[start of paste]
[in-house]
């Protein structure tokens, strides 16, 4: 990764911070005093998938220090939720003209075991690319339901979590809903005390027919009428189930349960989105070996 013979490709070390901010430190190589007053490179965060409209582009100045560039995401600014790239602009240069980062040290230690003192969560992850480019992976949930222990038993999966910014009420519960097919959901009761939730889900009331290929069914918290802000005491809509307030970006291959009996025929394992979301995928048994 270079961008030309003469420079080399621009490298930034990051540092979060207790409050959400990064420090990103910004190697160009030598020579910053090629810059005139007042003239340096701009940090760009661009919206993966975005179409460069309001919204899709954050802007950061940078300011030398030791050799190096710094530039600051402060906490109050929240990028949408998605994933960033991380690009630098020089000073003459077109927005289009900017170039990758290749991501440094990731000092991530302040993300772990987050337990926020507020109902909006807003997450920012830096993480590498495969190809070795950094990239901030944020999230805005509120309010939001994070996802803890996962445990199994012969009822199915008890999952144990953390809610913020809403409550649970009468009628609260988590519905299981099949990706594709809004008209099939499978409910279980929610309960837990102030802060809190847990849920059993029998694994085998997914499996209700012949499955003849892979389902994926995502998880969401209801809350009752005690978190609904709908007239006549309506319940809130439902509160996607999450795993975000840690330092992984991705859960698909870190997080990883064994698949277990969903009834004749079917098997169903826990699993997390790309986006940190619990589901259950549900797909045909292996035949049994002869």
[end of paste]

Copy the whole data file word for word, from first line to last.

[in-house]
């Protein structure tokens, strides 16, 4: 990764911070005093998938220090939720003209075991690319339901979590809903005390027919009428189930349960989105070996 013979490709070390901010430190190589007053490179965060409209582009100045560039995401600014790239602009240069980062040290230690003192969560992850480019992976949930222990038993999966910014009420519960097919959901009761939730889900009331290929069914918290802000005491809509307030970006291959009996025929394992979301995928048994 270079961008030309003469420079080399621009490298930034990051540092979060207790409050959400990064420090990103910004190697160009030598020579910053090629810059005139007042003239340096701009940090760009661009919206993966975005179409460069309001919204899709954050802007950061940078300011030398030791050799190096710094530039600051402060906490109050929240990028949408998605994933960033991380690009630098020089000073003459077109927005289009900017170039990758290749991501440094990731000092991530302040993300772990987050337990926020507020109902909006807003997450920012830096993480590498495969190809070795950094990239901030944020999230805005509120309010939001994070996802803890996962445990199994012969009822199915008890999952144990953390809610913020809403409550649970009468009628609260988590519905299981099949990706594709809004008209099939499978409910279980929610309960837990102030802060809190847990849920059993029998694994085998997914499996209700012949499955003849892979389902994926995502998880969401209801809350009752005690978190609904709908007239006549309506319940809130439902509160996607999450795993975000840690330092992984991705859960698909870190997080990883064994698949277990969903009834004749079917098997169903826990699993997390790309986006940190619990589901259950549900797909045909292996035949049994002869």